Cremeschnitte

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Cremeschnitte
Kremna rezina.jpg
Alternative namesBosnian: krempita, Croatian: kremšnita, German: cremeschnitte, Hungarian: krémes, Polish: kremówka, Romanian: cremșnit, cremeș or crempita, Serbian: кремпита/krempita, Slovak: Krémeš, Slovene: kremna rezina or kremšnita
CourseDessert
Place of originEurope
Main ingredientsPuff pastry, chantilly and custard cream
VariationsKremna rezina, Samoborska kremšnita, Zagrebačka kremšnita
Famous Bled cremschnitte

A cremeschnitte (Bosnian: krempita, Croatian: kremšnita, German: Cremeschnitte, Hungarian: krémes, Polish: kremówka, Romanian: cremșnit, cremeș or crempita, Serbian: кремпита/krempita, Slovak: Krémeš, Slovene: kremna rezina or kremšnita) is a chantilly and custard cream cake dessert popular in several Central European countries. There are many regional variations, but they all include a puff pastry base and custard cream.

By country[edit]

In Slovenia[edit]

In Slovenia, kremna rezina is commonly associated with the town of Bled, an Alpine tourist destination in northwestern Slovenia. The recipe cake was brought to the local Hotel Park in 1953 by Ištvan Kovačevič, chef of the hotel's confectionery store. He came to Bled from Serbia where a similar cake was already known. As of October 2009, 10 million cream cakes have been baked at the hotel's patisserie since its invention.[1][2][3] The name of the dessert means simply "cream slice". Most locals refer to it as kremšnita, from the German word Cremeschnitte, with the same meaning. While the kremna rezina from Bled celebrated their 10th million piece production, Slaščičarna Lenček, which is located in Domžale, in year 2013 celebrated the 75th anniversary since they have made their first one which is called Lenčkova kremna rezina.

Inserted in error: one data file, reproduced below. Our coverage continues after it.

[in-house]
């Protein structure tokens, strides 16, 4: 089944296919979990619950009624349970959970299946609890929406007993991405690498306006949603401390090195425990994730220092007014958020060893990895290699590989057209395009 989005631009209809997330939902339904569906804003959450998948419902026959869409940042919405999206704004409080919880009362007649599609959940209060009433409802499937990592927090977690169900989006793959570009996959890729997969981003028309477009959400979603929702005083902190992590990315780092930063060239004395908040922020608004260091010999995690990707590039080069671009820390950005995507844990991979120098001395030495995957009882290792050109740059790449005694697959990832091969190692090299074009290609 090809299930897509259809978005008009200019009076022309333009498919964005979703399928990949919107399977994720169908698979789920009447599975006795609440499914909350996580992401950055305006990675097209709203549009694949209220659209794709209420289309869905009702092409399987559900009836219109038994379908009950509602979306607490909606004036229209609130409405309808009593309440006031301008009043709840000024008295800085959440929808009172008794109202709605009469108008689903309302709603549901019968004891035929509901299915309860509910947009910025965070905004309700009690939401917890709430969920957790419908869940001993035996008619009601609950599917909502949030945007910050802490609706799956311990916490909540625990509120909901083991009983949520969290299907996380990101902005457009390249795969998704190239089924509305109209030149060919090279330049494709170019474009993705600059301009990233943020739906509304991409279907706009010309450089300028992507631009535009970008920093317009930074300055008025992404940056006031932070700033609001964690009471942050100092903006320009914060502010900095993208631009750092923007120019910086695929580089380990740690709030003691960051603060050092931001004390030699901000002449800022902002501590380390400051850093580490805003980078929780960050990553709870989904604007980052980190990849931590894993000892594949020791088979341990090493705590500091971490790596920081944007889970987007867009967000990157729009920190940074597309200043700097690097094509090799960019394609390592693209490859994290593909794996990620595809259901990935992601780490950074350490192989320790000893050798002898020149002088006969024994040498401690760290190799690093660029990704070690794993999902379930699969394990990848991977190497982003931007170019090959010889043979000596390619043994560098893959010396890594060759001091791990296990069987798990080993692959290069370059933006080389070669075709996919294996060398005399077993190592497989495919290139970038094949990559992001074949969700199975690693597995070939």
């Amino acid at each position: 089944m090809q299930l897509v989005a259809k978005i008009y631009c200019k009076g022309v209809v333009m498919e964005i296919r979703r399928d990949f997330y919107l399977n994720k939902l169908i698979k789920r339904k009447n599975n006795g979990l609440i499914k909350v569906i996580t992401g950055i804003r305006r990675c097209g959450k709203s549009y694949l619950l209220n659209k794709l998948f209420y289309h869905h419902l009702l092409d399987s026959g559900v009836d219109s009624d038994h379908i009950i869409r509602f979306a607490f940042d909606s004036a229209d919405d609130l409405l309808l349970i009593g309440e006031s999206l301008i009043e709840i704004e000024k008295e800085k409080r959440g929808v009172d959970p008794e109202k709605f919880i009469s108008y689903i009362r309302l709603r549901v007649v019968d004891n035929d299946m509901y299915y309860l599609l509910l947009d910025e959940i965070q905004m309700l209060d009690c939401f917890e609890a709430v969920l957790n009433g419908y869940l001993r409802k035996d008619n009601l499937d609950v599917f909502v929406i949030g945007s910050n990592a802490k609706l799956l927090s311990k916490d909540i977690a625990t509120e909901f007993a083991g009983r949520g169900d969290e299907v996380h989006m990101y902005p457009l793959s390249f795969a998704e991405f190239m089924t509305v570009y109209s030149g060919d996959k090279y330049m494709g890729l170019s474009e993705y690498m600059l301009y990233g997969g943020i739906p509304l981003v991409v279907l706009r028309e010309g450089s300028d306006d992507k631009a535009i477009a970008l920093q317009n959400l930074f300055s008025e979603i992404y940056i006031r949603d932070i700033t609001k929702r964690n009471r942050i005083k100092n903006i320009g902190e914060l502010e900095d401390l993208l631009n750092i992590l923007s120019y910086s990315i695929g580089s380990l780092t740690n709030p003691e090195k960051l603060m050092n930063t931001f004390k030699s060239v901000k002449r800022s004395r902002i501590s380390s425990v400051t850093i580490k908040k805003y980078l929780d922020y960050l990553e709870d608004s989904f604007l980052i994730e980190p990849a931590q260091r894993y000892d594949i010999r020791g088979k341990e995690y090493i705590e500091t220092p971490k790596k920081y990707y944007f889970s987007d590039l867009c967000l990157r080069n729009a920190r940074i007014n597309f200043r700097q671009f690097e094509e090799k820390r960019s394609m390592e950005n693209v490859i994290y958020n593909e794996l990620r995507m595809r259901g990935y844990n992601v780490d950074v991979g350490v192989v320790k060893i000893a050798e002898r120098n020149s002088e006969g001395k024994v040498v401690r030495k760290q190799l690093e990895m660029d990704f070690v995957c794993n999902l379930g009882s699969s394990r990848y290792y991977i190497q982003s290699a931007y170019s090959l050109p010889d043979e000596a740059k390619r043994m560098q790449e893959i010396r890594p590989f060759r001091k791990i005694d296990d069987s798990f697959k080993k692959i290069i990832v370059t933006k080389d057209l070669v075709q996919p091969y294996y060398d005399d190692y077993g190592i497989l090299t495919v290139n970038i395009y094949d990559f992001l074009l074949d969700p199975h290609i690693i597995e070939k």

In Croatia[edit]

In Croatia, the two most popular variants are Samoborska kremšnita from the town of Samobor and Zagrebačka kremšnita from the capital, Zagreb. The extremely popular Samoborska kremšnita is characterized by having a puff pastry top, predominantly custard cream filling (less whipped cream) with meringue and is finished with powdered sugar. Zagrebačka kremšnita has a characteristic chocolate icing instead of the puff pastry top, while maintaining the puff pastry base. The classic recipe for Samoborska kremšnita is considered to be designed by Đuro Lukačić in the early 1950s, based on different earlier variants found in patisseries of Zagreb.[4]

In Serbia, Bosnia and Herzegovina, and Montenegro[edit]

Krempita

In Serbia, Bosnia and Herzegovina, and Montenegro, the dish is known as krempita 'cream pie'. It is usually prepared with puff pastry dough.[5] The filling is usually pure thick custard, less commonly combined with meringue (whipped egg whites and sugar) creme. A similar recipe with only meringue filling is called Šampita.

In Poland[edit]

In Australia[edit]

In Australia, the dish is more commonly known as a 'vanilla slice'.

In New Zealand[edit]

In New Zealand, this dish is known as "custard slice" where it has a puff pastry bottom, custard, puff pastry top and topped with vanilla icing or plain icing sugar.

See also[edit]

References[edit]

  1. ^ "Bled: praznovanje ob 10-milijonti kremni rezini" (in Slovenian). RTV Slovenia. 2009-10-10. Retrieved 2011-01-01.
  2. ^ "Deset milijonov originalnih blejskih kremnih rezin" (in Slovenian). Dnevnik Newspaper. 2009-10-12. Retrieved 2011-01-01.
  3. ^ "Na Bledu praznujejo desetmilijonto kremšnito" (in Slovenian). Večer Newspaper. 2009-10-10. Retrieved 2011-01-01.
  4. ^ "Archived copy". Archived from the original on 2012-05-25. Retrieved 2012-02-01.CS1 maint: Archived copy as title (link)
  5. ^ Rolek, Barbara. "Serbian Custard Slice Recipe - Krem Pita". About.com: Eastern European Food. Retrieved 8 May 2012.